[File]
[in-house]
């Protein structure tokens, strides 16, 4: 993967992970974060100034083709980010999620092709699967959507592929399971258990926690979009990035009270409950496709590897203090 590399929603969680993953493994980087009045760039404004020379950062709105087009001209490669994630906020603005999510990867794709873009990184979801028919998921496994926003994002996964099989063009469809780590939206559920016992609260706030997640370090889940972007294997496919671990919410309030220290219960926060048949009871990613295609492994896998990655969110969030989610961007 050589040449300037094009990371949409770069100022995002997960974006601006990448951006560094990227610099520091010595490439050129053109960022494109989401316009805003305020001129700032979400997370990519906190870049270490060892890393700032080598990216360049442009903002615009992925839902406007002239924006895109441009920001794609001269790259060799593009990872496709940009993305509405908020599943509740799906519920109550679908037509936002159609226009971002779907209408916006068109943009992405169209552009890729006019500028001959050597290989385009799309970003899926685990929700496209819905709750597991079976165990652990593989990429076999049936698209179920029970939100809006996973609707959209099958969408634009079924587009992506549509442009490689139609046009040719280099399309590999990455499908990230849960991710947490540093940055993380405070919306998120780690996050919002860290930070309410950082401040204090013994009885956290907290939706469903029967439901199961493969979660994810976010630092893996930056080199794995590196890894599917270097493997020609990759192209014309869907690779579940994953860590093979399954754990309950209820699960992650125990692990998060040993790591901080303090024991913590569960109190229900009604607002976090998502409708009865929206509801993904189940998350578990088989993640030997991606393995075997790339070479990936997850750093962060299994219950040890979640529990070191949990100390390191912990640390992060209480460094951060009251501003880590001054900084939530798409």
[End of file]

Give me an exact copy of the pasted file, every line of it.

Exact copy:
[in-house]
């Protein structure tokens, strides 16, 4: 993967992970974060100034083709980010999620092709699967959507592929399971258990926690979009990035009270409950496709590897203090 590399929603969680993953493994980087009045760039404004020379950062709105087009001209490669994630906020603005999510990867794709873009990184979801028919998921496994926003994002996964099989063009469809780590939206559920016992609260706030997640370090889940972007294997496919671990919410309030220290219960926060048949009871990613295609492994896998990655969110969030989610961007 050589040449300037094009990371949409770069100022995002997960974006601006990448951006560094990227610099520091010595490439050129053109960022494109989401316009805003305020001129700032979400997370990519906190870049270490060892890393700032080598990216360049442009903002615009992925839902406007002239924006895109441009920001794609001269790259060799593009990872496709940009993305509405908020599943509740799906519920109550679908037509936002159609226009971002779907209408916006068109943009992405169209552009890729006019500028001959050597290989385009799309970003899926685990929700496209819905709750597991079976165990652990593989990429076999049936698209179920029970939100809006996973609707959209099958969408634009079924587009992506549509442009490689139609046009040719280099399309590999990455499908990230849960991710947490540093940055993380405070919306998120780690996050919002860290930070309410950082401040204090013994009885956290907290939706469903029967439901199961493969979660994810976010630092893996930056080199794995590196890894599917270097493997020609990759192209014309869907690779579940994953860590093979399954754990309950209820699960992650125990692990998060040993790591901080303090024991913590569960109190229900009604607002976090998502409708009865929206509801993904189940998350578990088989993640030997991606393995075997790339070479990936997850750093962060299994219950040890979640529990070191949990100390390191912990640390992060209480460094951060009251501003880590001054900084939530798409």